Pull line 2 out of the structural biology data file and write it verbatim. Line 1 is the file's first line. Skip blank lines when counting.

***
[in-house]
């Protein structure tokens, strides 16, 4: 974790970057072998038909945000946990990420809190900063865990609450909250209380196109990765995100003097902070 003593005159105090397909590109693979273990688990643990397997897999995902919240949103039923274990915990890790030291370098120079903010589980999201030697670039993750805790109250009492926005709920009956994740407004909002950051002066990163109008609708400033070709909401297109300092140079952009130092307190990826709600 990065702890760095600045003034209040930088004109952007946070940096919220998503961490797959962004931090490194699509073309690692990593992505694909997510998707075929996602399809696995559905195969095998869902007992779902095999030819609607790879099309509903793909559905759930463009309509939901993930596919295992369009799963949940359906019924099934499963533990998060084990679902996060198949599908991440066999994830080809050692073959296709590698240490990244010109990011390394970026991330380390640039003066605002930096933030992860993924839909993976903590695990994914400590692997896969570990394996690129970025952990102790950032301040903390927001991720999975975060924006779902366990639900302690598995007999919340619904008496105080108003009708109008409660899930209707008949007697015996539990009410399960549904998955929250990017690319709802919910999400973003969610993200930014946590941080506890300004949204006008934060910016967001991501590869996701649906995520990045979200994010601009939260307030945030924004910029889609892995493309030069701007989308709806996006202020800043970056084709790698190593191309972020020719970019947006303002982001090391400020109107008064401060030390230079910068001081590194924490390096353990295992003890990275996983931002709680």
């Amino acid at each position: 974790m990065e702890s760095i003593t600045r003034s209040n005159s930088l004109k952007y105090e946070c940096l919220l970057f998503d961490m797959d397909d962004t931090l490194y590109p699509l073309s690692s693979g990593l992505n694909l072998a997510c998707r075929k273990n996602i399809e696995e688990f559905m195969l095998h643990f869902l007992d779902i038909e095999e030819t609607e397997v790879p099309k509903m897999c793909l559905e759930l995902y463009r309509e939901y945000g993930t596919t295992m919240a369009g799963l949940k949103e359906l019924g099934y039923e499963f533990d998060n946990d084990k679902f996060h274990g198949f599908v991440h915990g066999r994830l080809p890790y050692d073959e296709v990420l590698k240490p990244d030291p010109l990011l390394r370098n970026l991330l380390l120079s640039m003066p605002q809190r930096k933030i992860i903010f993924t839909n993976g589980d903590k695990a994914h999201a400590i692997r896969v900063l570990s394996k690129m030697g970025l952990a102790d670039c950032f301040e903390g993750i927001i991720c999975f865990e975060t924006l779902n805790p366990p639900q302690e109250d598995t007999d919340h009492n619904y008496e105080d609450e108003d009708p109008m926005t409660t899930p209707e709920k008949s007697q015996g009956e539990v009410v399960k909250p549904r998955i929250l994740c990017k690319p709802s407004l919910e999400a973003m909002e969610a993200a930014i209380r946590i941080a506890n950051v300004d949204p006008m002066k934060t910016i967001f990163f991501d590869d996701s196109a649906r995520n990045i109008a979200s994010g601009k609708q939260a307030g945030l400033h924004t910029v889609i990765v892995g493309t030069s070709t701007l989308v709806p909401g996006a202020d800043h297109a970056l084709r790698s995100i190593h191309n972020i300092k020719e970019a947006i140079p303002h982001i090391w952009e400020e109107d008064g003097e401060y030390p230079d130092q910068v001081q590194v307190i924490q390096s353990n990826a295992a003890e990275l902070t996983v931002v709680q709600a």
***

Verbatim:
């Protein structure tokens, strides 16, 4: 974790970057072998038909945000946990990420809190900063865990609450909250209380196109990765995100003097902070 003593005159105090397909590109693979273990688990643990397997897999995902919240949103039923274990915990890790030291370098120079903010589980999201030697670039993750805790109250009492926005709920009956994740407004909002950051002066990163109008609708400033070709909401297109300092140079952009130092307190990826709600 990065702890760095600045003034209040930088004109952007946070940096919220998503961490797959962004931090490194699509073309690692990593992505694909997510998707075929996602399809696995559905195969095998869902007992779902095999030819609607790879099309509903793909559905759930463009309509939901993930596919295992369009799963949940359906019924099934499963533990998060084990679902996060198949599908991440066999994830080809050692073959296709590698240490990244010109990011390394970026991330380390640039003066605002930096933030992860993924839909993976903590695990994914400590692997896969570990394996690129970025952990102790950032301040903390927001991720999975975060924006779902366990639900302690598995007999919340619904008496105080108003009708109008409660899930209707008949007697015996539990009410399960549904998955929250990017690319709802919910999400973003969610993200930014946590941080506890300004949204006008934060910016967001991501590869996701649906995520990045979200994010601009939260307030945030924004910029889609892995493309030069701007989308709806996006202020800043970056084709790698190593191309972020020719970019947006303002982001090391400020109107008064401060030390230079910068001081590194924490390096353990295992003890990275996983931002709680």